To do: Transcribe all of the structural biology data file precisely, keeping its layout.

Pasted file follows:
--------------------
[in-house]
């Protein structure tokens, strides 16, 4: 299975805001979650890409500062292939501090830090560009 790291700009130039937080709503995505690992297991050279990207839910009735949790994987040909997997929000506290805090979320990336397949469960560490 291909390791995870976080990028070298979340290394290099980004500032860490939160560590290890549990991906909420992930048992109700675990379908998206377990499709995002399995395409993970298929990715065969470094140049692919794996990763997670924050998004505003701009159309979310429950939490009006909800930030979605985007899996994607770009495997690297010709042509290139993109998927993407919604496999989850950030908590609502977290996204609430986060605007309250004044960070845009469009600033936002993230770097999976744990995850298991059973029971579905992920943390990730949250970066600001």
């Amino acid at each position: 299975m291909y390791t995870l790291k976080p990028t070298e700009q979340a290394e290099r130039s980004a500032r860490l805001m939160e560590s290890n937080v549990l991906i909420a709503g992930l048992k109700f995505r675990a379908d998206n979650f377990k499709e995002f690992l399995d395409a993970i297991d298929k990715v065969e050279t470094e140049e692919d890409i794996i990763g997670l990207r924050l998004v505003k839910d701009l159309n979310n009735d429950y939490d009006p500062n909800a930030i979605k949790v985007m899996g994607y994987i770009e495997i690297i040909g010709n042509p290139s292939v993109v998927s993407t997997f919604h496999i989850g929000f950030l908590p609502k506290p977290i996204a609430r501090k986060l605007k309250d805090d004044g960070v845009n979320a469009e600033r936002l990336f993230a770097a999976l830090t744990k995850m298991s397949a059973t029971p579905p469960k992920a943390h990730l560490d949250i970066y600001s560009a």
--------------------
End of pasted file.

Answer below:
[in-house]
């Protein structure tokens, strides 16, 4: 299975805001979650890409500062292939501090830090560009 790291700009130039937080709503995505690992297991050279990207839910009735949790994987040909997997929000506290805090979320990336397949469960560490 291909390791995870976080990028070298979340290394290099980004500032860490939160560590290890549990991906909420992930048992109700675990379908998206377990499709995002399995395409993970298929990715065969470094140049692919794996990763997670924050998004505003701009159309979310429950939490009006909800930030979605985007899996994607770009495997690297010709042509290139993109998927993407919604496999989850950030908590609502977290996204609430986060605007309250004044960070845009469009600033936002993230770097999976744990995850298991059973029971579905992920943390990730949250970066600001």
């Amino acid at each position: 299975m291909y390791t995870l790291k976080p990028t070298e700009q979340a290394e290099r130039s980004a500032r860490l805001m939160e560590s290890n937080v549990l991906i909420a709503g992930l048992k109700f995505r675990a379908d998206n979650f377990k499709e995002f690992l399995d395409a993970i297991d298929k990715v065969e050279t470094e140049e692919d890409i794996i990763g997670l990207r924050l998004v505003k839910d701009l159309n979310n009735d429950y939490d009006p500062n909800a930030i979605k949790v985007m899996g994607y994987i770009e495997i690297i040909g010709n042509p290139s292939v993109v998927s993407t997997f919604h496999i989850g929000f950030l908590p609502k506290p977290i996204a609430r501090k986060l605007k309250d805090d004044g960070v845009n979320a469009e600033r936002l990336f993230a770097a999976l830090t744990k995850m298991s397949a059973t029971p579905p469960k992920a943390h990730l560490d949250i970066y600001s560009a």